BRANCACCIO: Like many democratic strategists—dean wants a new American health care system to build on existing resources. He sees Medicaid and its sister program for the elderly, Medicare, as a path toward universal health care. When Dean was governor of Vermont, he expanded his state's Medicaid program—it has a cuddly name, Dr. Dynasaur —to insure a lot of kids.

tv ad clip: "I'm Dr. Dean here to talk to you about Dr. Dynasaur."

BRANCACCIO: 97% of Vermont's children have health insurance... one of the highest rates in the nation. Dean is adamant that we ought to do that for kids in the rest of the country.

DEAN: we made families who make less than $65,000—in a family of four eligible for their kids to have health insurance. Now, it didn't cost us hardly anything. We didn't raise taxes, although the federal government paid for a significant portion of it.

But the truth is there's no excuse for not covering people under 18 in this country. It's insane not to because if you don't, you pay for all that stuff later on when they turn 30 or 40 or 50 or 60.

BRANCACCIO: But Nevada is a long way from Vermont in many ways, including health coverage. Meet Heather and Logan Murray. They never thought they would need help covering their two girls. Until now.

HEATHER MURRAY: The power bill, that we're behind on. That's a red bill, means it's close to being disconnected.

BRANCACCIO: This is a family that has tried to do the right thing. For years, Logan Murray had a well-paying job in the construction industry. They bought a house within their means and sold it before the real estate market tanked. They also made sure to set something aside each paycheck to build a modest nest egg.

But then last April, Logan got downsized from his job and that left the family struggling to come up with a way to replace their health insurance. COBRA proved to be too expensive to cover the whole family for long. It was $1,500 a month. Now think about it: you could make the payments on four new Toyota Corollas for that amount of money. So Heather shopped around for the cheapest private plan she could find. But with less money coming in and those bills piling up, even that plan may soon be out of reach. How long can you hold on with the insurance payments that you're paying now?

HEATHER MURRAY: Maybe about a couple weeks. I mean, I could—I may have to let go of the insurance. Just can't hold on any longer. We've tried—to save and pay it and it's just getting too expensive. So, it could be any day.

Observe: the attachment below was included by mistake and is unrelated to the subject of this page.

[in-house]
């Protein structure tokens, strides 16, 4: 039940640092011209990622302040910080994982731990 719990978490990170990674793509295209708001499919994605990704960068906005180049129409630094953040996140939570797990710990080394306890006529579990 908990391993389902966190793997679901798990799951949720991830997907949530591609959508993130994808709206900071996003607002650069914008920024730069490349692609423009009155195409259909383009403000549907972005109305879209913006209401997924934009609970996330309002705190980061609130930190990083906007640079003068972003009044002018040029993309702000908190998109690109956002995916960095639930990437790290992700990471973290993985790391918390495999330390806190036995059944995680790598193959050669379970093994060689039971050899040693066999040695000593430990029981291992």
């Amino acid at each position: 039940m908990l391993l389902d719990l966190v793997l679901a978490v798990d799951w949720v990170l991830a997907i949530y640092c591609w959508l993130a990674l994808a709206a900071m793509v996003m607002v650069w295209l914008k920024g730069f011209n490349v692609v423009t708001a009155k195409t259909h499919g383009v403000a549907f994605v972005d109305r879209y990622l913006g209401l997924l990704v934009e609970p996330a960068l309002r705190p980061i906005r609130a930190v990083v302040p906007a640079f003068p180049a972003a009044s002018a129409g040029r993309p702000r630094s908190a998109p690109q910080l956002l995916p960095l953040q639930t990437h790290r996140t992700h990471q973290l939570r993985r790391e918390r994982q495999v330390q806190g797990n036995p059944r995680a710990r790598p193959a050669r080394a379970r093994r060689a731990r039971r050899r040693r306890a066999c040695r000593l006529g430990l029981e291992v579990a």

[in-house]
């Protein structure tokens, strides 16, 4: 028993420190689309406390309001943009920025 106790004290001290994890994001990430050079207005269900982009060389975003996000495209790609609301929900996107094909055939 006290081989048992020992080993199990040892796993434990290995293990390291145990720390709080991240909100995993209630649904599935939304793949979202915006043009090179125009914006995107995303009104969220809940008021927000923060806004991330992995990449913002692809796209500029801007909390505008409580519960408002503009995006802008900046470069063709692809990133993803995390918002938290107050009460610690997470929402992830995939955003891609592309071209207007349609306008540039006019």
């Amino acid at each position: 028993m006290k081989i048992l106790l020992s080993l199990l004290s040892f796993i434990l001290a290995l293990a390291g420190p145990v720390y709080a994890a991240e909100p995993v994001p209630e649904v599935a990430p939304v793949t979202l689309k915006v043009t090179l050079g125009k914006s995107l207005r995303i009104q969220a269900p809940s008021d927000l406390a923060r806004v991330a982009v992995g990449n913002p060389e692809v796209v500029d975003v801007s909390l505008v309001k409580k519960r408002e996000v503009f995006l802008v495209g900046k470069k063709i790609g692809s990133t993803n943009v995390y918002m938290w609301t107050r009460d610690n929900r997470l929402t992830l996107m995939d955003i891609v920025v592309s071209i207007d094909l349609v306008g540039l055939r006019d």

BRANCACCIO: So if you get to the point in just a couple weeks, as you are telling us, that you might not be able to—

HEATHER MURRAY: I might have to drop it.

BRANCACCIO: That's not a decision that's gonna come lightly—

HEATHER MURRAY: No.

BRANCACCIO: —for you.

HEATHER MURRAY: Not at all. It's gonna bring many sleepless nights, many worries, lots of stress.

BRANCACCIO: The Murray's want to apply for what's called Nevada check up—that's the state health insurance plan for kids. But the program may not take ten-year old Priscilla and three-year old Alexis. Why? Well, Nevada's governor—Republican Jim Gibbons —has proposed a cap on the number of kids who can join Nevada check up—no matter what the need. Heather Murray finds that shocking.

HEATHER MURRAY: There shouldn't be a cap. Most families who have children, who have a family and know how hard it is to struggle and to keep health care insurance, we wouldn't even think about putting a cap on these programs. They don't need a cap.

BRANCACCIO: So, are you disappointed with the health care system? Because—

HEATHER MURRAY: I'm very disappointed. You struggle. You pay everything you should. You do everything you should. And at the end it doesn't work out that way because our government and our system doesn't fight for families like ours. We're the middle class, and we pay the majority of the taxes and we don't get the right coverage and health care programs out there for us.

BRANCACCIO: President Obama has promised comprehensive health reform within his first year of office.

obama: Let there be no doubt: Health care reform cannot wait, it must not wait, and it will not wait another year.

BRANCACCIO: And he's trying to appeal to Republicans by making the case that health care reform will actually save us money.

The Obama administration sees Medicaid and Medicare as vital pieces of any health care solution. It's an approach that will run smack into opposition from those who see programs like Medicaid as already too big and way too expensive. From what you've seen so far about President Obama's approach to health care reform, what concerns you already?

SMITH: There's a disconnection between some of the rhetoric and the reality. The reality is we already face enormous liabilities in the years ahead for the current public programs.

BRANCACCIO: Dennis Smith was the man in charge of Medicaid during the Bush administration.

SMITH: It really is not sustainable for Medicaid to take on even more of the burden. Medicaid, in many respects, has already been given too much of the—of the mission.

BRANCACCIO: Smith has a philosophical difference with the current administration. He is keenly worried the entire private system will be harmed.

smith: When you are taking people out of the private sector pool, yes, we have given them Medicaid or S-CHIP for kids, but what we have done is erode the private sector.